At twenty to ten it seems like an age since the support act went off. The Axl Rose complex finally shows signs of lifting when people we assume to be in the band appear on stage one at a time. Something’s happening as a couple of notes emerge on a loop. The strange and incessant babbling that filled the room has stopped. After what feels like another age I hear a gruff: “he’s taking the piss now.”
Then, out comes Gaz. He doesn’t appear to have changed much at all. Except maybe for the fact that he doesn’t need to have his name printed on his t-shirt anymore. Perhaps, too, the hair’s not as wild and the lamb chops are a bit more conservative. Then I remember that he’s not actually that old anyway. What did I expect? Its 17 years or so since he began his pop career but he was just a teenager then.
Understandably, The Ruby Lounge is full of thirty-somethings, and mainly men. The only people present who might get ID’d at the bar are the support act, Dead Wolf Club. Their tunes have just the right elements of simplicity and rawness that give them impact. They don’t sound as though they’ve been around too long but there’s a vitality about them that’s promising.
Coombes himself is here tonight to present his forthcoming solo album, Here Come The Bombs, The Bombs in fact being the band that is backing him. He announces part way through the set, sounding a bit Keith Richards: “I wrote this freaky album, and I wanted to play it for you.” Bless. And he did just that from beginning to end. It is all a bit of a surprise because I’d only heard the single ‘Hot Fruit’, and there are samplers kicking around on the net.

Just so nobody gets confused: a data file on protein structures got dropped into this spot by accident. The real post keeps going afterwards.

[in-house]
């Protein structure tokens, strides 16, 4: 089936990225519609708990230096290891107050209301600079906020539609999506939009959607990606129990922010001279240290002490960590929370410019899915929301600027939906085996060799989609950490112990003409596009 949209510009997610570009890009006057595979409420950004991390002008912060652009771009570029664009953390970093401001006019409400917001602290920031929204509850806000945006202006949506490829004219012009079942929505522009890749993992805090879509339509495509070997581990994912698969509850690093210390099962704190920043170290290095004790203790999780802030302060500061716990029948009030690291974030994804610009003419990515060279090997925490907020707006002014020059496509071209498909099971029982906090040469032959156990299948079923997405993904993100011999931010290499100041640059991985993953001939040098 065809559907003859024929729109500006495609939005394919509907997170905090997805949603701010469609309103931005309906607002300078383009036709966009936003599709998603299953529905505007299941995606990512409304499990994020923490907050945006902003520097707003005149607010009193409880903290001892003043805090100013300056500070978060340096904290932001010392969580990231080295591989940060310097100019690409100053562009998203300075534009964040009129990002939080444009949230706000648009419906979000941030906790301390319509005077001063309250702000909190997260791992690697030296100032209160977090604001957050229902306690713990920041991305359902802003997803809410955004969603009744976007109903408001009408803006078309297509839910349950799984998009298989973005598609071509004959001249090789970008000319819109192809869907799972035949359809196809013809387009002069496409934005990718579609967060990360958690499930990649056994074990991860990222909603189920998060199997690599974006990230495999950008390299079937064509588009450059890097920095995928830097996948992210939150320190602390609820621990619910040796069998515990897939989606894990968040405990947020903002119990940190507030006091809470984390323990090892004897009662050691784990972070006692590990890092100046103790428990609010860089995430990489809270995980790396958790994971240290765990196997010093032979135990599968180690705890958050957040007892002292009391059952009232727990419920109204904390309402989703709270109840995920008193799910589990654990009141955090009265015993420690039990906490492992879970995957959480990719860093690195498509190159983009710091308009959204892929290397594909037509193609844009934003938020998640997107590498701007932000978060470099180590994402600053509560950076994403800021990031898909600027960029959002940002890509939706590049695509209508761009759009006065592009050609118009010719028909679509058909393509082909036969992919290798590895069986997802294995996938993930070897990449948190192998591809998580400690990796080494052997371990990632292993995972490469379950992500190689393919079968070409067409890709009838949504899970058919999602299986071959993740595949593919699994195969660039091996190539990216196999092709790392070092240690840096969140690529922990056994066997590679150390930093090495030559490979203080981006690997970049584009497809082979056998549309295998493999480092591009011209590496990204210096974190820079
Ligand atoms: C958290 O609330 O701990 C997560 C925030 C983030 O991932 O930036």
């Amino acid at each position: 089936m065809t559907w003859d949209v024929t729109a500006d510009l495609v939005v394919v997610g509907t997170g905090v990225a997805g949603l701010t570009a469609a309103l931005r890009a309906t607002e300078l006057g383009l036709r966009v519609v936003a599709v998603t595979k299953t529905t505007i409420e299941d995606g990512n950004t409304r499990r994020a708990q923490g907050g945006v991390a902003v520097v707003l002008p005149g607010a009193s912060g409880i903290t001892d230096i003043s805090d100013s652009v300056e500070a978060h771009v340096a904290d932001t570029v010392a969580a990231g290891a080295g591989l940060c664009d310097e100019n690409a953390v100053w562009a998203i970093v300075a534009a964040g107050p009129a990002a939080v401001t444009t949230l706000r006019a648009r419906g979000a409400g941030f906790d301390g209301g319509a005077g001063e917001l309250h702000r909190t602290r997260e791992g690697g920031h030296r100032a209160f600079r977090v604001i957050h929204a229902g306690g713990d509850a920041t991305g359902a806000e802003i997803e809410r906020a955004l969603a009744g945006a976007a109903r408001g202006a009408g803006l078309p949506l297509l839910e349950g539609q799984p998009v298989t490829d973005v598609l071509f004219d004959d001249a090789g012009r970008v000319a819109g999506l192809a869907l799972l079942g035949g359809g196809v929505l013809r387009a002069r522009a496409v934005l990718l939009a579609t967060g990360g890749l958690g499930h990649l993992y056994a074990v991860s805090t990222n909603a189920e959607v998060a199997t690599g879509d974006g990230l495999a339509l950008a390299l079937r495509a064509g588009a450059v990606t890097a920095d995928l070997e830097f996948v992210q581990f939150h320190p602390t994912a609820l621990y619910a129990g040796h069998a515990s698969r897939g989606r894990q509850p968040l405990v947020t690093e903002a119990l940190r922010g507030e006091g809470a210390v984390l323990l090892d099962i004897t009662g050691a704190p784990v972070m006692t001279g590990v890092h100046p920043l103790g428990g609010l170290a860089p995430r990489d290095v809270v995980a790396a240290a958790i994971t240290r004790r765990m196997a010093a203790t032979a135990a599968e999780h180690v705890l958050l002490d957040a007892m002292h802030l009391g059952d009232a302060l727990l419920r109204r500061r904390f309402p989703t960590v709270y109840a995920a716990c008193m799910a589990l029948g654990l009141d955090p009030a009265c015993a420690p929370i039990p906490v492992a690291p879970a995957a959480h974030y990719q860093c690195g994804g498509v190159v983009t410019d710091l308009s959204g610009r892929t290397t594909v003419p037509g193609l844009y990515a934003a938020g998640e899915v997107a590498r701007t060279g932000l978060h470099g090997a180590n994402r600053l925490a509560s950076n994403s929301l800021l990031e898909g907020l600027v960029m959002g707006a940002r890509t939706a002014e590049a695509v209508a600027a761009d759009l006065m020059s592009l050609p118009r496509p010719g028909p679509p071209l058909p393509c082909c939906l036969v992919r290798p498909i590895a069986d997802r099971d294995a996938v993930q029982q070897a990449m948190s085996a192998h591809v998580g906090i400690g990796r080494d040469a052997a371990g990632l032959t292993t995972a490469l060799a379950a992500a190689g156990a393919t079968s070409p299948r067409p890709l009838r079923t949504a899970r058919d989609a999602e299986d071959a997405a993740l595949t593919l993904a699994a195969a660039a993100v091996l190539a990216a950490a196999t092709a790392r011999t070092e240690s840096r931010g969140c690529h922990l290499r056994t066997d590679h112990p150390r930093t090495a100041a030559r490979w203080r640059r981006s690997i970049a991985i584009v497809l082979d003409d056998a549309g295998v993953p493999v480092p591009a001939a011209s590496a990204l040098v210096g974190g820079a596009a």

It’s all very different from his Supergrass material, despite being laced together with that distinctive voice. There’s still plenty of cheekiness in there too. Sometimes it seems a little bit incoherent with a lot of different ideas going on within any one song, but that’s undoubtedly down to it being my first listen. ‘Hot Fruit’ is catchy in parts but doesn’t instantly adhere, though his next single ‘Simulator’ is brilliant with its almost 60s pop verses and rocking, fuzzy chorus. You can feel people really taking to this one and when it ends a man screams: “Gaz, that is a choon!”
It’s certainly a textured performance with the sounds veering from rock to dance to electronic, and it’s good to see him perform in a smaller venue. Surprising almost, but it doesn’t appear to be sold out though there is a fair crowd. And they don’t seem particularly lively, but it’s not a crowd of kids and they are all hearing this first hand.
If anyone was expecting to hear Supergrass songs though, they would have been disappointed, but fair play to him. He doesn’t appear to like the idea of going back on himself and that can only be a good thing. And so, as the 21st May release date approaches the outlook is promising. I think I could find some room on my shelf for this one.